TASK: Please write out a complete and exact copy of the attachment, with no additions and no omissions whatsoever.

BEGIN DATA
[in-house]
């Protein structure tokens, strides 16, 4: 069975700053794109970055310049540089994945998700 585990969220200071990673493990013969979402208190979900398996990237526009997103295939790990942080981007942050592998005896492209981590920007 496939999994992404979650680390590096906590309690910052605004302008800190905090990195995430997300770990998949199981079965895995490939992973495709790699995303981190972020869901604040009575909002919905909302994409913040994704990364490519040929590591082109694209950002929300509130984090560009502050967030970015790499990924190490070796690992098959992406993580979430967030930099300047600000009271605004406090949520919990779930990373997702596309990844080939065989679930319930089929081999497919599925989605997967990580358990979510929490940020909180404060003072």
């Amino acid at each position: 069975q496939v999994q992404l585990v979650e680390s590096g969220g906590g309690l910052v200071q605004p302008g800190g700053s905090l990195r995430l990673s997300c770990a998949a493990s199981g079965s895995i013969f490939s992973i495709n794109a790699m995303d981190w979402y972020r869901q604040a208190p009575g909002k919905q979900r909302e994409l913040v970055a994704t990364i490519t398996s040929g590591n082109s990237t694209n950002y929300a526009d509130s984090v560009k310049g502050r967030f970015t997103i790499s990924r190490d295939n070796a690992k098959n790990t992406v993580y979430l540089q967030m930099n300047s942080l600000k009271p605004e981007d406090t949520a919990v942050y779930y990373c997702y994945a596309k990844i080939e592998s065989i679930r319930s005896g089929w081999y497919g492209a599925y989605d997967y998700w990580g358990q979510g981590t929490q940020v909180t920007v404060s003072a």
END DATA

[in-house]
């Protein structure tokens, strides 16, 4: 069975700053794109970055310049540089994945998700 585990969220200071990673493990013969979402208190979900398996990237526009997103295939790990942080981007942050592998005896492209981590920007 496939999994992404979650680390590096906590309690910052605004302008800190905090990195995430997300770990998949199981079965895995490939992973495709790699995303981190972020869901604040009575909002919905909302994409913040994704990364490519040929590591082109694209950002929300509130984090560009502050967030970015790499990924190490070796690992098959992406993580979430967030930099300047600000009271605004406090949520919990779930990373997702596309990844080939065989679930319930089929081999497919599925989605997967990580358990979510929490940020909180404060003072």
């Amino acid at each position: 069975q496939v999994q992404l585990v979650e680390s590096g969220g906590g309690l910052v200071q605004p302008g800190g700053s905090l990195r995430l990673s997300c770990a998949a493990s199981g079965s895995i013969f490939s992973i495709n794109a790699m995303d981190w979402y972020r869901q604040a208190p009575g909002k919905q979900r909302e994409l913040v970055a994704t990364i490519t398996s040929g590591n082109s990237t694209n950002y929300a526009d509130s984090v560009k310049g502050r967030f970015t997103i790499s990924r190490d295939n070796a690992k098959n790990t992406v993580y979430l540089q967030m930099n300047s942080l600000k009271p605004e981007d406090t949520a919990v942050y779930y990373c997702y994945a596309k990844i080939e592998s065989i679930r319930s005896g089929w081999y497919g492209a599925y989605d997967y998700w990580g358990q979510g981590t929490q940020v909180t920007v404060s003072a």